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Conviction dismissals in California

In California, if a person has been convicted of a crime, he or she may be eligible to have their record dismissed.

He or she can petition the court for a dismissal if their conviction was for an infraction, a misdemeanor or a felony and he or she was not sentenced to state prison or put under the authority of the Department of Corrections and Rehabilitation.

If it is successful, the person’s record will be changed to show a dismissal instead of a conviction.

Dismissal documentation

The person will need to gather relevant information for each conviction. This includes their case number, date of sentencing, code name and section number of any charge resulting in a conviction and whether the conviction occurred as a result of a verdict, guilty plea or no contest plea.

In addition, the person may need to gather information about the length of probation, if applicable, and any court ordered fines or restitution.

Dismissal eligibility

The court will make the ultimate determination about whether the person is eligible for a dismissal. Generally, the person is eligible if he or she successfully completed probation or was released early, has paid all fines, restitution and reimbursements ordered by the court, he or she is not currently serving another sentence or on probation for another offense and is not currently charged with another offense.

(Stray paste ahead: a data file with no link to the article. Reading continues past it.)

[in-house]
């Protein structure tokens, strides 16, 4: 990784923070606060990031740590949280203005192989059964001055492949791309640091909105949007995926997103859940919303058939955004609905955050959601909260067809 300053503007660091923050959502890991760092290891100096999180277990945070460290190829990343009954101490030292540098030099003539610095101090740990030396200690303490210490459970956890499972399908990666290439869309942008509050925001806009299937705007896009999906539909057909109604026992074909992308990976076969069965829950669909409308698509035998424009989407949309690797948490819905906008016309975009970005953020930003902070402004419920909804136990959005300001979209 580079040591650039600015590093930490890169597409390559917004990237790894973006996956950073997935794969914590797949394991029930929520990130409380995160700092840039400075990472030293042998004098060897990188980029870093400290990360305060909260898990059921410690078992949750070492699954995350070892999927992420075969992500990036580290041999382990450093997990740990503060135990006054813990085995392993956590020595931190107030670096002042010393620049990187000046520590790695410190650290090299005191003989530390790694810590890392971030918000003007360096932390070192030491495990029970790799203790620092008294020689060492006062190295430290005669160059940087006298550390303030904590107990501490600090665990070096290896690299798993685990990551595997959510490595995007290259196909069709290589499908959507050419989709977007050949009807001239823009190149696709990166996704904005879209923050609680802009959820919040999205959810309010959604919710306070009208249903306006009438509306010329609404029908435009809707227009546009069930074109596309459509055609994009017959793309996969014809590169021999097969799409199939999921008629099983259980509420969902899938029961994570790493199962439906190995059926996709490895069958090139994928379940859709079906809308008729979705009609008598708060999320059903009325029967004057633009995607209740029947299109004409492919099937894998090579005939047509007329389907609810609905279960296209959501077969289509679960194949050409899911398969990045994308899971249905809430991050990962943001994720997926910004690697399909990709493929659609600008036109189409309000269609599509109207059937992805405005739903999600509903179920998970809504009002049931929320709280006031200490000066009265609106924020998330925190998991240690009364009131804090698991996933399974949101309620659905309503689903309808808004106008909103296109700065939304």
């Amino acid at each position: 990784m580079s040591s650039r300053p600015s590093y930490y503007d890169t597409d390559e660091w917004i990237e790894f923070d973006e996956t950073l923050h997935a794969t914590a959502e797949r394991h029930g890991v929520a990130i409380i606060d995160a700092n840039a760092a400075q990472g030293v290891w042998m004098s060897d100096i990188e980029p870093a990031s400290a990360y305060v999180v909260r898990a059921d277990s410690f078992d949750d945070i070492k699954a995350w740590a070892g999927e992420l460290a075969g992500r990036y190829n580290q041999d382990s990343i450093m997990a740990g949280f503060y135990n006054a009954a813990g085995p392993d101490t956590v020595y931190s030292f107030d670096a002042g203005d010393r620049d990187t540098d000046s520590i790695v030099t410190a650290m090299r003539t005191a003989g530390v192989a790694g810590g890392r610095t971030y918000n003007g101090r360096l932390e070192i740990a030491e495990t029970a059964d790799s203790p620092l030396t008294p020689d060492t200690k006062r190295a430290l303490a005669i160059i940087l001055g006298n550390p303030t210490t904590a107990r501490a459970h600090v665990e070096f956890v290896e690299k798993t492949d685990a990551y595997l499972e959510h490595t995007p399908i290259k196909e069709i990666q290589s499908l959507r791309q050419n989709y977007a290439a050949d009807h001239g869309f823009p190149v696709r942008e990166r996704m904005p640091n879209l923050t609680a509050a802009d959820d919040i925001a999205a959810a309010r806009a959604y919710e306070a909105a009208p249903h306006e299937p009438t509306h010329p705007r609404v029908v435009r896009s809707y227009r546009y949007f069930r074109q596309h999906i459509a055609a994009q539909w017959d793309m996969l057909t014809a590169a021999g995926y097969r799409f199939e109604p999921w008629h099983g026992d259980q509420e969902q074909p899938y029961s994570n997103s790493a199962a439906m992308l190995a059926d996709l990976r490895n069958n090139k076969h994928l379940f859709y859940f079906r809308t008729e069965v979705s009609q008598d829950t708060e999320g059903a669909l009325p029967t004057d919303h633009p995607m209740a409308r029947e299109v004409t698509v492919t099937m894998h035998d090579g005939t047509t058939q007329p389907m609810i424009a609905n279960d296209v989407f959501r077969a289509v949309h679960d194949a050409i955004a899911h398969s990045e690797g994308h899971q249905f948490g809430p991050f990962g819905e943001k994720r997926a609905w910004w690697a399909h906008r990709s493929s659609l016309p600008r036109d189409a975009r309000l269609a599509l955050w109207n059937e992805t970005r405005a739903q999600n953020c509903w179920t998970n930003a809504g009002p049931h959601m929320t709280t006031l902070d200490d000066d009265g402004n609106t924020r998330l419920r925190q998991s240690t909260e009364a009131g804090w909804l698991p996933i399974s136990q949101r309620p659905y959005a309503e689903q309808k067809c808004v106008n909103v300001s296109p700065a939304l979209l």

Once the dismissal is granted, the person does not need to disclose dismissed convictions to potential private employers. However, when applying for government employment, the person may need to disclose the conviction and that it was dismissed.

The dismissal will be based on the individual’s circumstances, but an attorney can review the situation and provide advice.

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John Patrick Ryan has been practicing law for over 20 years. Experienced in criminal law. U.S. Navy Veteran.